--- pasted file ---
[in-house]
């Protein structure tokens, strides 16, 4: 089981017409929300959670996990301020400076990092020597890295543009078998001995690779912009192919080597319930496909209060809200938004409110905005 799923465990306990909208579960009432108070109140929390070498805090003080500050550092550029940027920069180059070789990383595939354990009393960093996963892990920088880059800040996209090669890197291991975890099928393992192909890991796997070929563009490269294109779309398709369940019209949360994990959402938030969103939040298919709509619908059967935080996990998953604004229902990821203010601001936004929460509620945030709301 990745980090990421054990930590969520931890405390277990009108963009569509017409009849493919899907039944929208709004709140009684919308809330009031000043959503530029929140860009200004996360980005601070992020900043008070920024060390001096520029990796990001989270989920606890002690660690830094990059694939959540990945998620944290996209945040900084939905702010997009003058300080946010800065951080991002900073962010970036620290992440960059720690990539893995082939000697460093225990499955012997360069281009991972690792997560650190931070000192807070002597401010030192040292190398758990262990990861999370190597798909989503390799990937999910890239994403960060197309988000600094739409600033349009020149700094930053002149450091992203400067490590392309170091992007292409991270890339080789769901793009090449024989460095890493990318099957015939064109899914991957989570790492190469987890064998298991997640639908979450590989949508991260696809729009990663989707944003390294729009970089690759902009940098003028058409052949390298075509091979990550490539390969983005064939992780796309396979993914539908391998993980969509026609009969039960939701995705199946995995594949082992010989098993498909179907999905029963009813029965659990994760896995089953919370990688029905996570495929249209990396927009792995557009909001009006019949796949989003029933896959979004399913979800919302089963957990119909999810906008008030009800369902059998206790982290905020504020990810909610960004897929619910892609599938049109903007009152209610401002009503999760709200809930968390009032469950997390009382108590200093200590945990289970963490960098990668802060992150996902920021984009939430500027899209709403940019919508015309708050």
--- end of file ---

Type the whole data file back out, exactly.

[in-house]
């Protein structure tokens, strides 16, 4: 089981017409929300959670996990301020400076990092020597890295543009078998001995690779912009192919080597319930496909209060809200938004409110905005 799923465990306990909208579960009432108070109140929390070498805090003080500050550092550029940027920069180059070789990383595939354990009393960093996963892990920088880059800040996209090669890197291991975890099928393992192909890991796997070929563009490269294109779309398709369940019209949360994990959402938030969103939040298919709509619908059967935080996990998953604004229902990821203010601001936004929460509620945030709301 990745980090990421054990930590969520931890405390277990009108963009569509017409009849493919899907039944929208709004709140009684919308809330009031000043959503530029929140860009200004996360980005601070992020900043008070920024060390001096520029990796990001989270989920606890002690660690830094990059694939959540990945998620944290996209945040900084939905702010997009003058300080946010800065951080991002900073962010970036620290992440960059720690990539893995082939000697460093225990499955012997360069281009991972690792997560650190931070000192807070002597401010030192040292190398758990262990990861999370190597798909989503390799990937999910890239994403960060197309988000600094739409600033349009020149700094930053002149450091992203400067490590392309170091992007292409991270890339080789769901793009090449024989460095890493990318099957015939064109899914991957989570790492190469987890064998298991997640639908979450590989949508991260696809729009990663989707944003390294729009970089690759902009940098003028058409052949390298075509091979990550490539390969983005064939992780796309396979993914539908391998993980969509026609009969039960939701995705199946995995594949082992010989098993498909179907999905029963009813029965659990994760896995089953919370990688029905996570495929249209990396927009792995557009909001009006019949796949989003029933896959979004399913979800919302089963957990119909999810906008008030009800369902059998206790982290905020504020990810909610960004897929619910892609599938049109903007009152209610401002009503999760709200809930968390009032469950997390009382108590200093200590945990289970963490960098990668802060992150996902920021984009939430500027899209709403940019919508015309708050």